When choosing a pet, it’s important to think about the pet’s needs. If you’re living in a small apartment in San Francisco, a large dog might not be ideal for you. Instead, you may end up choosing a fish or hamster.
Or if you live in a sprawling home with acres and acres of land in your backyard, you may want to get a bigger pet.
While a dog or cat in a larger space is better, many parents opt to test the waters with a small pet first.
A fish is usually the first pet for children.
This makes sense, since it seems the easiest and most cost effective to maintain. How many of us have tolerated the goldfish won from a game at the fair? You go out and buy all the supplies: food, tank, filter, etc., and before you can fully enjoy the fish, it dies sooner than expected. Then you’re left with all this equipment gathering dust in your garage.
A better option is a hamster.
They don’t take much space, they’re easy to take in and out of their cage, cleaning the cage isn’t time consuming or difficult, and they live longer than most fish. The only drawback is the fact that they love to run at night. You’ll hear them using their wheel, and if it’s a particularly loud or squeaky wheel you won’t be able to sleep.
So, what do you do? Give up and forget about the pet your child desperately wants? Nope. Here’s what you do: choose a wheel that allows the hamster to run as much as it wants.
And if you’re going to put in the time and effort to get a wheel, you might as well choose the best wodent wheel for your needs. There are so many options and various price points, so there’s bound to be a wheel that is perfect for you.
Once you’ve chosen a wheel, don’t forget about the quality of your bedding. As cute as these furry creatures are, their waste isn’t so much. Choose a bedding that’s absorbent, so don’t buy the cheapest option. Trust me, you’ll thank me later.
But if a fish or hamster just won’t cut it for you, feel free to choose a larger animal for your child. You know him or her best, and a dog or cat definitely have benefits to them.
I encourage you to check out the available animals at a shelter first. If it’s a reputable one, the animals are taken care of. They can even tell you if the animal is a good fit for your family.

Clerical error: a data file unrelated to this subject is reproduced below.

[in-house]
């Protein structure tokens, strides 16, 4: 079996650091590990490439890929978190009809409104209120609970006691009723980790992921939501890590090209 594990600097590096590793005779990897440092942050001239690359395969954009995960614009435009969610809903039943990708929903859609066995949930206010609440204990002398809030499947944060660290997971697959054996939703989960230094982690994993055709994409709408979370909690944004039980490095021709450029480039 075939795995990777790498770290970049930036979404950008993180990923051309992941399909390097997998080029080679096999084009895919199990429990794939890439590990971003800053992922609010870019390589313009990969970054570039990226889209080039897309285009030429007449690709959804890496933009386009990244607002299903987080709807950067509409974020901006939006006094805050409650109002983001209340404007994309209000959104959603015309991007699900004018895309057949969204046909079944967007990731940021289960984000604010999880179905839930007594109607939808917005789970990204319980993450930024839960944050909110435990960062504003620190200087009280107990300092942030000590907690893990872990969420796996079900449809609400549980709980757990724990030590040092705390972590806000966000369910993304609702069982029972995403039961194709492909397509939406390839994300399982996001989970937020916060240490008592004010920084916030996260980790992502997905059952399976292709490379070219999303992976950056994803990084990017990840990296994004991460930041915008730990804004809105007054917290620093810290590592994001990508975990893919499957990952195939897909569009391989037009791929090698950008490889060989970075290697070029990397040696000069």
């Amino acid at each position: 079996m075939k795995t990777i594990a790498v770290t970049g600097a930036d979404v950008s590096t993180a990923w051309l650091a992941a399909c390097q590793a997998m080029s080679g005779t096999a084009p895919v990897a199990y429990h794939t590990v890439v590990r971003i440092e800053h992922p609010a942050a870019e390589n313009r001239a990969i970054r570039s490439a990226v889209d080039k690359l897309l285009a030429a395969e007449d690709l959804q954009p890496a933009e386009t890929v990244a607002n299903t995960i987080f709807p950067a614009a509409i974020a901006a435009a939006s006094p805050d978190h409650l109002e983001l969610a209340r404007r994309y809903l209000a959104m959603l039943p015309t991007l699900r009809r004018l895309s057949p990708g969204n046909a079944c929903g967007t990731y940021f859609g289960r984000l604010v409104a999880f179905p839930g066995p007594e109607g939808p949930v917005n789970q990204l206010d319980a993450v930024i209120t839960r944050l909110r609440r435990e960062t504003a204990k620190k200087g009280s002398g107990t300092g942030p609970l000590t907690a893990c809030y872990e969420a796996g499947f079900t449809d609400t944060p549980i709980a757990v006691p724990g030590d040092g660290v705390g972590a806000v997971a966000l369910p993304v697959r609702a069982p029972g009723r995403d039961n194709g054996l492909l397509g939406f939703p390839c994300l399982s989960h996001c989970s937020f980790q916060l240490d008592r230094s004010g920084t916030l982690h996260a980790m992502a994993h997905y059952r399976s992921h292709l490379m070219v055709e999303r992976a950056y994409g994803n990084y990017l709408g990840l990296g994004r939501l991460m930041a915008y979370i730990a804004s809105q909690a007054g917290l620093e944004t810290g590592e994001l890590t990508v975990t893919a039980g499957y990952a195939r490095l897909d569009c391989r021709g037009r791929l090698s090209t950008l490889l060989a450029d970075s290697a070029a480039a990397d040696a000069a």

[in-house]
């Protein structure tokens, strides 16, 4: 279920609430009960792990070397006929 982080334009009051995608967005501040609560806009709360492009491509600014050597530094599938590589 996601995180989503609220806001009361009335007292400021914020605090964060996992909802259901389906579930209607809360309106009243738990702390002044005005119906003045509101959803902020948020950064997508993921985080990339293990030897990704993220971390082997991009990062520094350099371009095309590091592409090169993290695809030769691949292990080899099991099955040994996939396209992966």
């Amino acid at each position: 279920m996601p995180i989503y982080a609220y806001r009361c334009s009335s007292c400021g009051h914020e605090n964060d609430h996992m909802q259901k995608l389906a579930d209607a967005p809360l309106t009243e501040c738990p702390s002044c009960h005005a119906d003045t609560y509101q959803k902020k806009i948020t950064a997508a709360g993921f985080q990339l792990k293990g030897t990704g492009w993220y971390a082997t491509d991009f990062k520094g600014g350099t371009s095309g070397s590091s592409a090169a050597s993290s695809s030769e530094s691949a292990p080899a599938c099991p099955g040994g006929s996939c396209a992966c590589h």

However, if you prefer a purebred animal of some sort, then you’ll have to contact a breeder and go from there. The best advice I can give for choosing a puppy is to pick the calmest one, rather than the one that comes running to you when you call it.
A calm temperament will benefit the family, and that pet will tolerate your child’s antics better than an excitable dog.
As for a cat, the best cat I’ve observed is one that doesn’t act like a cat. This means if you can find one that is more social and enjoys human interaction you’ve found a good one. Of course, this is just my opinion, so if you prefer a cat that is solitary and pretty much ignores humans except when it wants food and affection, by all means choose that one.
No matter which pet you give your child, just remember to carefully think about this. It’s a big commitment. A pet isn’t like a store item you can return the moment you don’t want to deal with it anymore. It’s now a part of the family.
Your child will also learn how to take care of a living creature, to be selfless and responsible. These are wonderful character building traits. Depending on your child’s age, don’t think that he or she will be able to do everything for the pet. You’ll need to help out until your child is able to do it all.